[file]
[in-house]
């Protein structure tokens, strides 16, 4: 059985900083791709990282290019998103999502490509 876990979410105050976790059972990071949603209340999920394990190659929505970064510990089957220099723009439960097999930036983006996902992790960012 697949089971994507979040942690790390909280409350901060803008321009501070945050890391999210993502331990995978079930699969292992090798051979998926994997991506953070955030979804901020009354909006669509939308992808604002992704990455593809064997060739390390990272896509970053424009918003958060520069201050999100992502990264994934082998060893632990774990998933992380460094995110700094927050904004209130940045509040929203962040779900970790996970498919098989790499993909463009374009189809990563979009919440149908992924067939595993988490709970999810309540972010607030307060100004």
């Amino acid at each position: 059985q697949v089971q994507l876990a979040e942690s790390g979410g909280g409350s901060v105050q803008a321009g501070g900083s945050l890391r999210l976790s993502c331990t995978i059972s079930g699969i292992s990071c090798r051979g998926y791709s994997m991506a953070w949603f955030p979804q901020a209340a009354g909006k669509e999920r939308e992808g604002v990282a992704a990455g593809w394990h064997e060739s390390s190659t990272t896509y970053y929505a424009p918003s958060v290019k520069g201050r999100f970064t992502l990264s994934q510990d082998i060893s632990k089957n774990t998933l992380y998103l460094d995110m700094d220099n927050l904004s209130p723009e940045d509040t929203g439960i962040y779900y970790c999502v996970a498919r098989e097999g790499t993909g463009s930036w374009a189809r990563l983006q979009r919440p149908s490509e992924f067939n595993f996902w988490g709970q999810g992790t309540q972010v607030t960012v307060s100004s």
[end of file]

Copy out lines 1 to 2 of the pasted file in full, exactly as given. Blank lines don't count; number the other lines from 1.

[in-house]
């Protein structure tokens, strides 16, 4: 059985900083791709990282290019998103999502490509 876990979410105050976790059972990071949603209340999920394990190659929505970064510990089957220099723009439960097999930036983006996902992790960012 697949089971994507979040942690790390909280409350901060803008321009501070945050890391999210993502331990995978079930699969292992090798051979998926994997991506953070955030979804901020009354909006669509939308992808604002992704990455593809064997060739390390990272896509970053424009918003958060520069201050999100992502990264994934082998060893632990774990998933992380460094995110700094927050904004209130940045509040929203962040779900970790996970498919098989790499993909463009374009189809990563979009919440149908992924067939595993988490709970999810309540972010607030307060100004």